breeding pairs alive today. They live in large and noisy groups called colonies and
make their nests out of stones, pebbles, grass and sticks.
9) HUMBOLDT PENGUIN (Spheniscus humboldti)
The Humboldt penguin is often called the Peruvian penguin and can be found on
the rugged coast and offshore islands of Chile and Peru where it is very warm.
The name, Humboldt, came from the early European explorer who first discovered
them. They stand 2 feet tall and weigh anywhere from 6 to 11 pounds. Humboldts
are very shy. They like to dig their nests into the ground and close to rocks. Like some
other penguins they too, are an endangered species with only about three to twelve-
thousand of them in the world today. Humboldt penguins can live up to 20 years
in the wild and sometimes 30 years in zoos. Like all penguins, they have excellent
eye-sight both underwater and on land.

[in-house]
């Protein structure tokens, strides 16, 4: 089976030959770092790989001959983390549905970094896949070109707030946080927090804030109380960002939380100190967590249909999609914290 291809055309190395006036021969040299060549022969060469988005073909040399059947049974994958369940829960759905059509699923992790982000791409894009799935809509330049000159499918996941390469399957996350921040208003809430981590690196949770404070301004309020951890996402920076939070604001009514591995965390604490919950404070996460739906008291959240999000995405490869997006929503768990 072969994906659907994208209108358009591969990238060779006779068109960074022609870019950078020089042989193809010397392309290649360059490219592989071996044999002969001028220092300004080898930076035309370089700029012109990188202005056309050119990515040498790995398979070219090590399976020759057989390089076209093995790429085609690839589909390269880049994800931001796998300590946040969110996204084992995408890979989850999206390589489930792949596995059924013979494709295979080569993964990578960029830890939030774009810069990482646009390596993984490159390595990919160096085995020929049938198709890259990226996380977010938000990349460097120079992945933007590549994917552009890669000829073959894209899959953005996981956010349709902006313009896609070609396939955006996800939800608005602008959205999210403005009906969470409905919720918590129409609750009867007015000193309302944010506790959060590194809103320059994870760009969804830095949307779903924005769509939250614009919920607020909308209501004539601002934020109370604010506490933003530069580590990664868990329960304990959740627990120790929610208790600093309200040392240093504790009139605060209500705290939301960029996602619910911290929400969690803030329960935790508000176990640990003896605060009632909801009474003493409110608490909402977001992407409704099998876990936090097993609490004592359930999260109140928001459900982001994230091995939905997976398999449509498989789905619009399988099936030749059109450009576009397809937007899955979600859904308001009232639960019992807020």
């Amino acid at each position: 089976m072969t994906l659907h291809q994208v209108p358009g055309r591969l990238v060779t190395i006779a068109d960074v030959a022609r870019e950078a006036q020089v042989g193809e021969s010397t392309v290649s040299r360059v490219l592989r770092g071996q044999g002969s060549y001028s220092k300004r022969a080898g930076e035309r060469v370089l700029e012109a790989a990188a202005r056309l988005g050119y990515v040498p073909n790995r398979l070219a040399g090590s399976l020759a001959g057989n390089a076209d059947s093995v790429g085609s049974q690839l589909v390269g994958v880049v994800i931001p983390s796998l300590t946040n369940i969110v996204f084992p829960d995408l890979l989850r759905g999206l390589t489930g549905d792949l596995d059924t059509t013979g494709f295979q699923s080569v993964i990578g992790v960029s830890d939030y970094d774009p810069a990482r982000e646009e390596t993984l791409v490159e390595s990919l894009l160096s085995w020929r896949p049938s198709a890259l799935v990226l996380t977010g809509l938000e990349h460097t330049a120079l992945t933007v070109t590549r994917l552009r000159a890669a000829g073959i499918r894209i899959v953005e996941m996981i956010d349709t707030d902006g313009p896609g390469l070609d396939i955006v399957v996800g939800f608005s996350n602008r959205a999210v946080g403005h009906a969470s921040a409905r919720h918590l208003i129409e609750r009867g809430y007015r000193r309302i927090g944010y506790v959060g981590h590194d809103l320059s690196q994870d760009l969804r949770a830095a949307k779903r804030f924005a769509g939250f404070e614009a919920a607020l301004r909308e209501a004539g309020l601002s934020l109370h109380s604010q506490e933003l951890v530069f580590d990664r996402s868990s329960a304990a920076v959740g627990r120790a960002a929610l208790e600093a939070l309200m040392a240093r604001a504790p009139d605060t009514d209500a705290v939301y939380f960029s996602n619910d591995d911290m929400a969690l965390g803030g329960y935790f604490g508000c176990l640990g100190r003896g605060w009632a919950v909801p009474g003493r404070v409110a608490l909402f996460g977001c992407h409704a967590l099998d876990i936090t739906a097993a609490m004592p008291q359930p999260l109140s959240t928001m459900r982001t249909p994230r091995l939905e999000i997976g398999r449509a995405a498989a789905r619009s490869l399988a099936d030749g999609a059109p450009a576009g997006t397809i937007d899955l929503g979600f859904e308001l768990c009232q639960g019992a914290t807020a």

10) KING PENGUIN (Aptenodytes patagonicus)
Who is the second largest of all penguins? Why the King penguin and rightly so.
He stands about 3 feet tall and weighs anywhere from 24 to 35 pounds. Sometimes
people confuse them with the Emperor penguin, but the kings live on Islands far to
the north of the Antartic where the Emperor lives. It is estimated that there are over
2 million breeding pairs of kings and growing – that’s a lot of royalty! After the
chicks are born they grow quickly in the warm summer weather and develop brown
fuzzy feathers until the Spring when they get their regular black and white feathers.
When looking for food, the King dives up to 700 feet in the ocean making him
“The King of the Ocean!”
11) LITTLE (FAIRY OR BLUE) PENGUIN (Eudyptula minor)
The smallest penguins are the Blue penguins who are sometimes called
“The Little Fairy Peguin”. They live in Australia and New Zealand.
The Little penguin grows to about 16 inches tall and weighs in at a whopping,
now get this, 2 pounds! They live together in colonies and each set of parents
has two chicks. Little penguins only live about 6 years. Some people think they
are the cutest penguins of all. At Phillip Island, near Melbourne Australia, visitors
are allowed to watch the famous “Penguin Parade”. Here, the Little penguins come